A couple of months back the smartest people in the country had no idea about the depth or length of the Coronavirus epidemic, nor about the recovery from crisis.
They are still mostly uncertain about the medical and economic outcomes, but we have learned a few hard truths. One scenario back then was the possibility of a V-shaped economic snap-back. That one is completely off the table. Each week that goes by brings hundreds of thousands of unemployment claims and more closings by major employers.
With Gov. Evers green light, Main Street stores are opening, and that’s encouraging. Also, some of the virus metrics are improving slightly, but they are a mixed bag. Hospitals are not being overrun as feared two months ago, but the number of cases and deaths has shown only minimal signs of tapering off. They apparently have gone favorable in China, but not here in convincing terms.
One major factor that has not been sufficiently taken into account is the runoff of the federal PPP loan forgiveness period. Companies can have their loans forgiven if they keep their employees on the payrolls, so they are doing so. But the expenses for forgiveness qualify for only eight weeks.
After the eight weeks are up, companies who got the loans will have to rationalize their work forces to their lower volumes of business. Only companies with very strong balance sheets can survive if they are carrying extra labor costs. Look for another round of terminations in late June and early July.
Congress could mitigate that further damage to the economy by extending the loan forgiveness, but it’s moving more slowly on the next coronavirus package. They may be too late to head off permanent terminations.
There is also the possible end to “share-the-pain” models for reducing labor hours to the level needed to match lower consumer demand. Furloughs without pay only works for so long. Then permanent cuts will be made.
While there is no uncertainty any more about a near-term get-out-of jail card, the current puzzle for managers is whether the economy will recover slowly in fits and starts or if there is going to be a tragic overall meltdown. There is huge uncertainty on which of those scenarios will prevail.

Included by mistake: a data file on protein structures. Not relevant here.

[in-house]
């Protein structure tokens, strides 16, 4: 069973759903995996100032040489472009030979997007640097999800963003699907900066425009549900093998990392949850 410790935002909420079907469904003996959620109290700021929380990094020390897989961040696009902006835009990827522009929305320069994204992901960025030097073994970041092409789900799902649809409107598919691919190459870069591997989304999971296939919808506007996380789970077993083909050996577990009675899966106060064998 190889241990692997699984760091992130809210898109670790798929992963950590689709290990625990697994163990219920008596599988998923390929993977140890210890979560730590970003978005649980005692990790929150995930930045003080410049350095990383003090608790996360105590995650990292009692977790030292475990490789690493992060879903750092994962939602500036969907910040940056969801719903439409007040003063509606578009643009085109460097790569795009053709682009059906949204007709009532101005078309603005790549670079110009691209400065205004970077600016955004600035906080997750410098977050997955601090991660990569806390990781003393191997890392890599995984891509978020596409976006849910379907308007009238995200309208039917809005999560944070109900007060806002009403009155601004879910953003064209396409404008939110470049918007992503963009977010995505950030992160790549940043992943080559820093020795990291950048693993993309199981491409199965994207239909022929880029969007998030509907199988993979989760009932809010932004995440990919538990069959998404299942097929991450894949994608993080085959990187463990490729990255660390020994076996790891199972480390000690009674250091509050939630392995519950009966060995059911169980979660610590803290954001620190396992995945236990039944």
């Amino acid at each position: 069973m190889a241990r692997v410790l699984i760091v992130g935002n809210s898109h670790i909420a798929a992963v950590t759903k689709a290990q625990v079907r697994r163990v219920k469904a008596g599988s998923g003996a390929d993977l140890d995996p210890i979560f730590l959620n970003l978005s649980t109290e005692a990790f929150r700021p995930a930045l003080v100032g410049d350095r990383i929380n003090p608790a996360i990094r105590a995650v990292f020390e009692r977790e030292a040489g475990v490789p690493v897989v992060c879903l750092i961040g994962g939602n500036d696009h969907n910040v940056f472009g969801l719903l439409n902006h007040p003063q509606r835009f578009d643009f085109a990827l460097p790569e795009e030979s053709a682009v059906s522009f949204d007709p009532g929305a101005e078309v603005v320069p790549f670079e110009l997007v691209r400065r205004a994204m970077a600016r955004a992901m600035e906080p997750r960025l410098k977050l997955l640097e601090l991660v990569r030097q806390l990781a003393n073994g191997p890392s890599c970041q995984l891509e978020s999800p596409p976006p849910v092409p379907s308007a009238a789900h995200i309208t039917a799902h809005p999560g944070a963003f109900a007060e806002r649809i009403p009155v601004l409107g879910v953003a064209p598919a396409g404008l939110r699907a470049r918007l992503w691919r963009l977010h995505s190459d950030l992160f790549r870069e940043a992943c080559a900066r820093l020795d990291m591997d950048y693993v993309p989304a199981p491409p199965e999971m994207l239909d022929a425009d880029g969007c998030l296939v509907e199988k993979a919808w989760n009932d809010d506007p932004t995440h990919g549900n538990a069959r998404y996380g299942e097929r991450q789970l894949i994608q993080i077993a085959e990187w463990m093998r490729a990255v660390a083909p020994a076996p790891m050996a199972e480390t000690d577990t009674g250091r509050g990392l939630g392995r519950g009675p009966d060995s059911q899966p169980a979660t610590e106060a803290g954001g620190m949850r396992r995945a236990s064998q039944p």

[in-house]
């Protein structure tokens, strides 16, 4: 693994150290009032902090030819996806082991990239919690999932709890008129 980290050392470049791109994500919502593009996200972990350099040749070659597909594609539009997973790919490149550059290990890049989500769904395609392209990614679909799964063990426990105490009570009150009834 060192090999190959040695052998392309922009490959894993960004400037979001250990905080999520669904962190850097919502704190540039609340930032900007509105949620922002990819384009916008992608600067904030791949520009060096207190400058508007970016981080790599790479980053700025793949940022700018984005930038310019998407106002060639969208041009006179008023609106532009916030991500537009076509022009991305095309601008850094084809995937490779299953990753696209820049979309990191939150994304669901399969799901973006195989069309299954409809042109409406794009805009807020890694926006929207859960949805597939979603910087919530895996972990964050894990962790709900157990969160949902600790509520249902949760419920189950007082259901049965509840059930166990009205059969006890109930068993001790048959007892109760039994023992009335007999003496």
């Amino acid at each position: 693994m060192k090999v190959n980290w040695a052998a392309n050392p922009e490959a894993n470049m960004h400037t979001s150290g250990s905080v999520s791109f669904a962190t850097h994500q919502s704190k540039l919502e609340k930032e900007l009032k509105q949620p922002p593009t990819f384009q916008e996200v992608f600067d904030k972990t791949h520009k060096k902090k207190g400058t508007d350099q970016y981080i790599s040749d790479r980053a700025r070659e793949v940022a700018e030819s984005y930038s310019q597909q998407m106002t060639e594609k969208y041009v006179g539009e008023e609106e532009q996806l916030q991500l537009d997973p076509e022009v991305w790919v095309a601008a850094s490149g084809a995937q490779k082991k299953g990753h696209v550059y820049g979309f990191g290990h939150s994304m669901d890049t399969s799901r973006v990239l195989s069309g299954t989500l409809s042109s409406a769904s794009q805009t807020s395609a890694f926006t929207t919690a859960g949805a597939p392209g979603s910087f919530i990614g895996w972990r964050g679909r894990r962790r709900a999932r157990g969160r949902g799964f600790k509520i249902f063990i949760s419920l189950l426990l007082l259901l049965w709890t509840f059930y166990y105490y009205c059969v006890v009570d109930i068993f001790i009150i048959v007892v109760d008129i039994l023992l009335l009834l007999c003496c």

There is still a large majority of Americans who want to the governments to be cautious with reopening. They don’t want to go through a pandemic twice We need to listen to the wisdom of the crowds on that score. The gamblers willing to take big risks with human life and with consumer confidence are a loud, but small minority.
One vividly clear learning, you would think, is that healthy companies are the backbone of the country. With companies in a heap of trouble, some of them generations in the making, nothing works very well in America.
Sens. Sanders and Warren would never acknowledge that reality. The progressives see their role as regulating, taxing and controlling companies, not encouraging and supporting them. Bernie Sanders came to a timely end in the time frame of the Wisconsin presidential primary. That was even before the full impact of the virus catastrophe on American jobs.
Let’s hope Joe Biden and company run a campaign that puts wheels back on the economy by saving companies and jobs.
Business and employee taxes (from employer-paid wages) are the sole source of funds needed to pay for:
* The dramatically larger safety net to help the unemployed though this disaster.
* The cash flow to underpin the trillions of new national debt.
* The national defense at a time of great vulnerability.
* The need for massive research projects to find treatments and a vaccine.
* The extra health care costs to tend to those afflicted with the virus.
* The creation of a bank of deep prevention resources to head off the next epidemic.
The reality is that the economy can’t be fixed without containing the contagion, and the virus can’t be controlled effectively without healthy businesses up and running.